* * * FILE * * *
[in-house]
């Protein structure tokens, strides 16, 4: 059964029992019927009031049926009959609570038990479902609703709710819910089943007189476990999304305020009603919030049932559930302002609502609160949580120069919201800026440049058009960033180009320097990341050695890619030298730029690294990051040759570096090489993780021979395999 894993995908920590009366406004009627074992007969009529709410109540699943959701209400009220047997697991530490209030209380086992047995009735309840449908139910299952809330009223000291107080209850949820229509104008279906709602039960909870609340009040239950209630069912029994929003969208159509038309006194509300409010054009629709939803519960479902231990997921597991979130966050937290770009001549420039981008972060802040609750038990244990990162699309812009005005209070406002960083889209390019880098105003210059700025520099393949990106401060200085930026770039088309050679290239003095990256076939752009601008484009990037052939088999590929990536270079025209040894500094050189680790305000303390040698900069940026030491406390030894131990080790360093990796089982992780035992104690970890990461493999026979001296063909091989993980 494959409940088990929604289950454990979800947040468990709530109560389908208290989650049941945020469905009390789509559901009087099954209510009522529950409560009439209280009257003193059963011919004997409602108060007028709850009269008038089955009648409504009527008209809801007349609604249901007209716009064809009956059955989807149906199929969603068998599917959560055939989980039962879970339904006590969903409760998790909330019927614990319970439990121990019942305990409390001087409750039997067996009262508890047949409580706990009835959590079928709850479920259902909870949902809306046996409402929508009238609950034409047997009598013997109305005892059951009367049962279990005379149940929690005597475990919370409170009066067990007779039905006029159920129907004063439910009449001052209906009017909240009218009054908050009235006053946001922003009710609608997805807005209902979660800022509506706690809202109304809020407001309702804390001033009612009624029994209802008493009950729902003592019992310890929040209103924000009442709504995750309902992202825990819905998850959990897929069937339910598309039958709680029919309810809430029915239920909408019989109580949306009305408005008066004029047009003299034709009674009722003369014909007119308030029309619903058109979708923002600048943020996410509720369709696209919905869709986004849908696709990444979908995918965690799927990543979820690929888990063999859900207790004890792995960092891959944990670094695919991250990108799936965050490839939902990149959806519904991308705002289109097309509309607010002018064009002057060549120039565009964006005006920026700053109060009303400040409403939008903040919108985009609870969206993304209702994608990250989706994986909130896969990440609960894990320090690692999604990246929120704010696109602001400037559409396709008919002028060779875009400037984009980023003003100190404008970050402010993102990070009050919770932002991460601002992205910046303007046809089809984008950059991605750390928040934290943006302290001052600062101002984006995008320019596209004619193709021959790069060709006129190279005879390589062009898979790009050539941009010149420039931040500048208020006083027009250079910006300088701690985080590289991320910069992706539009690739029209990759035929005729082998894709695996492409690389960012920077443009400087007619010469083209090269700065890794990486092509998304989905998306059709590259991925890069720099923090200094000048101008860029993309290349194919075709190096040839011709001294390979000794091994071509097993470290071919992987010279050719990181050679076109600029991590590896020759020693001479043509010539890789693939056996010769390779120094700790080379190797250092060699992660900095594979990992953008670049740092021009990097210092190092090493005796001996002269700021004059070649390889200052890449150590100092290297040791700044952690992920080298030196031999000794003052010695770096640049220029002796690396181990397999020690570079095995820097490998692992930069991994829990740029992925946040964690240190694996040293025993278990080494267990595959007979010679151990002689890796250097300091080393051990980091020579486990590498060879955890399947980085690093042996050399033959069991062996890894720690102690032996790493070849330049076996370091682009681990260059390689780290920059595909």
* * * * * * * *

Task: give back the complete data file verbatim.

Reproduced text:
[in-house]
């Protein structure tokens, strides 16, 4: 059964029992019927009031049926009959609570038990479902609703709710819910089943007189476990999304305020009603919030049932559930302002609502609160949580120069919201800026440049058009960033180009320097990341050695890619030298730029690294990051040759570096090489993780021979395999 894993995908920590009366406004009627074992007969009529709410109540699943959701209400009220047997697991530490209030209380086992047995009735309840449908139910299952809330009223000291107080209850949820229509104008279906709602039960909870609340009040239950209630069912029994929003969208159509038309006194509300409010054009629709939803519960479902231990997921597991979130966050937290770009001549420039981008972060802040609750038990244990990162699309812009005005209070406002960083889209390019880098105003210059700025520099393949990106401060200085930026770039088309050679290239003095990256076939752009601008484009990037052939088999590929990536270079025209040894500094050189680790305000303390040698900069940026030491406390030894131990080790360093990796089982992780035992104690970890990461493999026979001296063909091989993980 494959409940088990929604289950454990979800947040468990709530109560389908208290989650049941945020469905009390789509559901009087099954209510009522529950409560009439209280009257003193059963011919004997409602108060007028709850009269008038089955009648409504009527008209809801007349609604249901007209716009064809009956059955989807149906199929969603068998599917959560055939989980039962879970339904006590969903409760998790909330019927614990319970439990121990019942305990409390001087409750039997067996009262508890047949409580706990009835959590079928709850479920259902909870949902809306046996409402929508009238609950034409047997009598013997109305005892059951009367049962279990005379149940929690005597475990919370409170009066067990007779039905006029159920129907004063439910009449001052209906009017909240009218009054908050009235006053946001922003009710609608997805807005209902979660800022509506706690809202109304809020407001309702804390001033009612009624029994209802008493009950729902003592019992310890929040209103924000009442709504995750309902992202825990819905998850959990897929069937339910598309039958709680029919309810809430029915239920909408019989109580949306009305408005008066004029047009003299034709009674009722003369014909007119308030029309619903058109979708923002600048943020996410509720369709696209919905869709986004849908696709990444979908995918965690799927990543979820690929888990063999859900207790004890792995960092891959944990670094695919991250990108799936965050490839939902990149959806519904991308705002289109097309509309607010002018064009002057060549120039565009964006005006920026700053109060009303400040409403939008903040919108985009609870969206993304209702994608990250989706994986909130896969990440609960894990320090690692999604990246929120704010696109602001400037559409396709008919002028060779875009400037984009980023003003100190404008970050402010993102990070009050919770932002991460601002992205910046303007046809089809984008950059991605750390928040934290943006302290001052600062101002984006995008320019596209004619193709021959790069060709006129190279005879390589062009898979790009050539941009010149420039931040500048208020006083027009250079910006300088701690985080590289991320910069992706539009690739029209990759035929005729082998894709695996492409690389960012920077443009400087007619010469083209090269700065890794990486092509998304989905998306059709590259991925890069720099923090200094000048101008860029993309290349194919075709190096040839011709001294390979000794091994071509097993470290071919992987010279050719990181050679076109600029991590590896020759020693001479043509010539890789693939056996010769390779120094700790080379190797250092060699992660900095594979990992953008670049740092021009990097210092190092090493005796001996002269700021004059070649390889200052890449150590100092290297040791700044952690992920080298030196031999000794003052010695770096640049220029002796690396181990397999020690570079095995820097490998692992930069991994829990740029992925946040964690240190694996040293025993278990080494267990595959007979010679151990002689890796250097300091080393051990980091020579486990590498060879955890399947980085690093042996050399033959069991062996890894720690102690032996790493070849330049076996370091682009681990260059390689780290920059595909």